By Ed Ansett , Founder and Chairman, i3 Solutions Group
Across the globe, activity in the Small Modular Reactor (SMR) space is gathering pace. Governments, regulators, atomic agencies and authorities, global power manufacturers, research bodies and new market entrants are busy. For the data centre industry, the question is whether SMRs are applicable to the sector? Could they change how data centres are powered?
A look at the output ranges and the different models under development and the different nuclear technologies being proposed as suitable for the sector will tell us more.
The first thing to consider about an SMR is its power output. The International Atomic Energy Agency (IAEA) defines 'small' as under 300 MWe, and up to about 700 MWe as 'medium.'
So, a large data centre deployment is at the small end of the SMR market.
There are also developments in the micro modular reactor category. However, most of the recent activity in terms of regulations, licenses and investments has been in the SMR category.
SMRs under development and being built tell a story
Rolls-Royce says its SMR will generate 470 MWe. It says a single Rolls-Royce SMR power station will occupy a space the size of two soccer pitches and power approximately one million homes, supporting on-grid electricity and a range of off-grid clean energy solutions.
In January 2023, GE Hitachi announced a contract for its BWRX-300 – a 300 MWe water-cooled SMR. According to the company, this is the first commercial contract for a grid-scale SMR in North America.
A Danish outfit called Seaborg is planning floating SMRs using barges that can accommodate 4x 200 MWe reactors. It plans to use existing shipyards in which to create a production line for the barges.
In the UK, the Office of Nuclear Regulation is assessing submissions from several firms for the licensing of their technologies. These include US-based Holtec, which submitted its 160 MWe pressurised water reactor SMR-160 design developed in collaboration with Mitsubishi Electric of Japan and Hyundai Engineering and Construction of South Korea.
X-Energy, a nuclear reactor and fuel design engineering company, wants to deploy its high-temperature gas reactor in the UK, saying it wants to tackle industrial decarbonisation as well as electricity generation. “The Xe-100 can deliver reliable ‘always-on’ electricity,” it says, “as well as increase or decrease power levels safely within minutes to respond to varying demand or supply.”
UK Atomics is a subsidiary of Danish start-up Copenhagen Atomics, which is developing a containerised thorium molten salt reactor. It says its technology is “progressing swiftly with the first non-radioactive full-size reactor prototype to be tested in the UK in 2023.” The company expects deployment by 2028.
For future large data centre developments, anyone seeking a clean, reliable, low-carbon producing power generation supply, these systems could be applicable.
Current options to fuel SMRs
The World Nuclear Association (WNA) says there are four main SMR technology options being pursued: “light water reactors, fast neutron reactors, graphite-moderated high-temperature reactors and various kinds of molten salt reactors (MSRs).”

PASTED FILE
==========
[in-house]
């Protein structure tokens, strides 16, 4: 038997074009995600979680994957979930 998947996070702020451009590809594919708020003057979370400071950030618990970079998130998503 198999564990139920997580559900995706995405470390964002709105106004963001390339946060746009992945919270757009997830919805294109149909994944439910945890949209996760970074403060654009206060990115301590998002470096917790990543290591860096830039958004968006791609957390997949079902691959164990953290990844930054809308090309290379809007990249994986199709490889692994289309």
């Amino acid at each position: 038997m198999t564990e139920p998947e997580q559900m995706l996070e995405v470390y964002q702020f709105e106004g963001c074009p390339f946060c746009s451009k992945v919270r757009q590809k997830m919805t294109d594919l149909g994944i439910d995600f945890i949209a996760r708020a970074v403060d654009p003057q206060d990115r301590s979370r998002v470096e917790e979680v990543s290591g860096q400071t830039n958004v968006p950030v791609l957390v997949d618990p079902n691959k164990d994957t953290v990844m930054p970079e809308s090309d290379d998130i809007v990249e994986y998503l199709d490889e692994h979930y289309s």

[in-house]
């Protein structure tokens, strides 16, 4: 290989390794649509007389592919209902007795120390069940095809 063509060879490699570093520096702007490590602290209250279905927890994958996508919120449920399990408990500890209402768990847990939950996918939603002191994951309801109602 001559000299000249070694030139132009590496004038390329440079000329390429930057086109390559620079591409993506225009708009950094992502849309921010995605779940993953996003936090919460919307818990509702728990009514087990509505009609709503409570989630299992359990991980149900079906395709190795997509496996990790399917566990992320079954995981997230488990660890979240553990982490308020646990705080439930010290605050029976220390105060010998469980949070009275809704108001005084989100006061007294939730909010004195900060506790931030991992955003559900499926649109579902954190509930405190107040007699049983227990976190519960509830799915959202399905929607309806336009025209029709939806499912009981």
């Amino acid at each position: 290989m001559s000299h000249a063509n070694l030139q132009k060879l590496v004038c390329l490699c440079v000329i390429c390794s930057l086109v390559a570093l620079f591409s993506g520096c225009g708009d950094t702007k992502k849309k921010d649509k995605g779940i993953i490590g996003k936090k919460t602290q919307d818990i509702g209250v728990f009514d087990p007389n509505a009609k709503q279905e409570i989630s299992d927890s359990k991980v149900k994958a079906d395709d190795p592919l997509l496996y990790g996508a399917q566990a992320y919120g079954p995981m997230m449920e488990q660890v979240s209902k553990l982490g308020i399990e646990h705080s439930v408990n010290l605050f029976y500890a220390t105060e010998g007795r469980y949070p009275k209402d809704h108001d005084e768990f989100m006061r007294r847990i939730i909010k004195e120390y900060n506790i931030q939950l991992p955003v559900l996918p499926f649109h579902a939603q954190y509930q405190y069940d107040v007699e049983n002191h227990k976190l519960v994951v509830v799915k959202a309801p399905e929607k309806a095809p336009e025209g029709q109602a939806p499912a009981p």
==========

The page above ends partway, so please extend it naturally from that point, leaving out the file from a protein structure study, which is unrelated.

WNA says: “Light Water Reactors are moderated and cooled by ordinary water and have the lowest technological risk, being similar to most operating power and naval reactors today.
“Fast neutron reactors (FNR) are smaller and simpler than light water types, they have better fuel performance and can have a longer refuelling interval (up to 20 years), but a new safety case needs to be made for them.
“Molten salt reactors mostly use molten fluoride salts as primary coolant, at low pressure. Lithium-beryllium fluoride and lithium fluoride salts remain liquid without pressurization up to 1400°C, in marked contrast to a PWR which operates at about 315°C under 150 atmospheres pressure. Fast-spectrum MSRs use chloride salt coolant. In most designs, the fuel is dissolved in the primary coolant, but in some, the fuel is a pebble bed.”
WNA also states many small reactors are being designed for industrial heat applications as well as power generation.
Light water reactors are constrained by pressure limitations and operate in the 300-400°C range. Liquid metal fast reactors are in the 400-600°C range, molten salt reactors are around 600-700°C, and high-temperature reactors are 600-900°C.
Possible use cases for SMRs
2022 and 2023 saw a number of large data centre development projects in the 200 MWe range, many of them in Southeast Asia.
Last year Yondr Group said it would develop a 200 MWe hyperscale campus in Malaysia. The company announced a plan to develop 72.8 acres of land in Johor’s Sedenak Tech Park.
T5 Data Centres announced the planned development of a 140-acre, 200 MWe government and enterprise cloud data centre campus in Augusta, Georgia, which it described as the Southeast US cybersecurity hub.
In South Korea, energy and construction firm Bosung Group said it is to build a 200 MWe data centre campus in SolaSeaDo, in Jeonnam Province. The company has partnered with The Green Korea (TGK), a joint venture between South Korean energy investment firm Energy Innovation Partners (EIP) and Diode Ventures.
None of these developments has made any announcement on the potential use of nuclear power as a primary power source. Today, the timeframes for SMR production and licensing stretch to 2028 and beyond, so it could be that none of the currently publicised projects can wait that long.
However, things could change quickly.
https://www.nrc.gov/about-nrc.html US Nuclear Regulatory Commission (NRC)
https://www.onr.org.uk/ Office of Nuclear Regulation